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First German female rabbi after 75 years

By Jennifer Lipman, November 4, 2010

A female rabbi has been ordained in Germany for the second time in the country’s history – and the first time since the Holocaust.

Alina Treiger, 31, officially became a rabbi at a ceremony in Berlin today, in the presence of Germany's president, Christian Wulff.

The Ukrainian born former music student will look after a liberal Jewish community in Oldenburg, in western Germany. She follows in the footsteps of Regina Jonas, who became a rabbi in 1935 at the age of 33.

Ms Jonas was ordained, amidst some controversy, as Adolf Hitler consolidated power over Nazi Germany.

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Chilean president makes Nazi gaffe in Berlin

By Jennifer Lipman, October 26, 2010

The Chilean president has apologised for writing a phrase associated with the Nazis in a message to the German government while on a state visit.

President Sebastian Pinera wrote in the government’s guest book the slogan “Deutschland uber alles" which translates as “Germany above all.”

The phrase was used by Nazi politicians during the Third Reich and after the Second World War was removed from the German national anthem because of its connotations.

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Israeli author wins German peace prize

By Jennifer Lipman, October 11, 2010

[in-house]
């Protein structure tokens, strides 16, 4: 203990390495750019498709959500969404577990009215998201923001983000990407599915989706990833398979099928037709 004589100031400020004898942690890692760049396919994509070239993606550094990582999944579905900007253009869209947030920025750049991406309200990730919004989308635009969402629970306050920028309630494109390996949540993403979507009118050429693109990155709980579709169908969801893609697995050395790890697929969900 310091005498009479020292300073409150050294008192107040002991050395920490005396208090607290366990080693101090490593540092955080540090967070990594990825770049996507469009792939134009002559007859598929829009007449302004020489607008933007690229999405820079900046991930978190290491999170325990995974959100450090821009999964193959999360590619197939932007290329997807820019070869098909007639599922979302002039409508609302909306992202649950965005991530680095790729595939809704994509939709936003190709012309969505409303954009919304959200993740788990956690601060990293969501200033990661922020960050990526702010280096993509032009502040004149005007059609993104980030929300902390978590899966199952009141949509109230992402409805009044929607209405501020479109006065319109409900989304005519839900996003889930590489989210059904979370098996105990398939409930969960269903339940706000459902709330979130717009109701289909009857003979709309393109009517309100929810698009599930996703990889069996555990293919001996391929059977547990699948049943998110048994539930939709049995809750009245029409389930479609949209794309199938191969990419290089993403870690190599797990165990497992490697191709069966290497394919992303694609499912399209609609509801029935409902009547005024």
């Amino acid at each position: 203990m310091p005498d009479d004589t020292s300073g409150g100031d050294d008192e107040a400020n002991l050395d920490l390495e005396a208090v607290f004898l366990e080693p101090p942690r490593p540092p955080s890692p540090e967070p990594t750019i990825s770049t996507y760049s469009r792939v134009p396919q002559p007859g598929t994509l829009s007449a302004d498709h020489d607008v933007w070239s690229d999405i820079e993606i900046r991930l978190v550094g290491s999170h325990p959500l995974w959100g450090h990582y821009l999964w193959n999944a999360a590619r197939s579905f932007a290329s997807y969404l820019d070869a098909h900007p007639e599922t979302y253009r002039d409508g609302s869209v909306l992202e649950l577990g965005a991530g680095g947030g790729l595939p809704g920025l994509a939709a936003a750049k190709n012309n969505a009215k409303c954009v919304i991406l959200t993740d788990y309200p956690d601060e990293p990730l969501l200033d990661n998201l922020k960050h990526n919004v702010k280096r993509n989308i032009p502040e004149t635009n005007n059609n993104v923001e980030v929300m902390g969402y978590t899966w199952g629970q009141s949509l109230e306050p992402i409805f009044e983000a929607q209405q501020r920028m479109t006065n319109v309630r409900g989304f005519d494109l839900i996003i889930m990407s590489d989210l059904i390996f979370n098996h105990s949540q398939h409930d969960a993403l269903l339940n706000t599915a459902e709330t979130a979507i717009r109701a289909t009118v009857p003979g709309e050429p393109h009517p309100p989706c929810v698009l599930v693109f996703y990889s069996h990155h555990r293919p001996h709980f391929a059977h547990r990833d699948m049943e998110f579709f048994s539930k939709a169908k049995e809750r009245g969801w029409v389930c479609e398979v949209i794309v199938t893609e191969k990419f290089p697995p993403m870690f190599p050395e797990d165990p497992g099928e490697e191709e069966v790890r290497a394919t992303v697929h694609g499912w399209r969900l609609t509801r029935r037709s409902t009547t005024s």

An Israeli novelist has been awarded a German peace prize for giving a literary voice to coexistence.

David Grossman, whose books include The Smile of the Lamb and Someone to Run With, was announced as the recipient of the peace prize of the German book trade on Sunday.

Mr Grossman, 56, is a prominent figure of Israel’s left , and a campaigner for a peaceful solution to the Middle East conflict. He is close friends with fellow Israeli writer Amos Oz.

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Jewish boat passenger as Jewish as 'pork chop'

By Jennifer Lipman, October 8, 2010

A German woman who took part in an attempt to breach the naval blockade of Gaza pretended to be Jewish in order to take part.

According to Berlin newspaper Der Tagesspiegel, Edith Lutz may not have formally converted to Judaism.

Ms Lutz was part of the Jewish boat that attempted to sail to Gaza last week. The boat, named the Irene, was intercepted by the Israeli navy and redirected to Ashdod.

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Insights into slave labour from a Holocaust survivor

By Toby Axelrod, September 21, 2010

Hidden behind protective trees on a green hillside is a small, private Holocaust memorial. At the feet of six rough, natural boulders on a low stone, forged in metal, is the word zachor - remember.

It is the key word in the title of Marcel Tuchman's new autobiography, Remember: My Stories of Survival and Beyond, to be published in coming weeks by Yad Vashem and the Holocaust Survivor Memoirs Project.

It offers rare into a little-known chapter: the recruitment of slave labourers at the Auschwitz-Birkenau death camp by Siemens, the German industrial giant.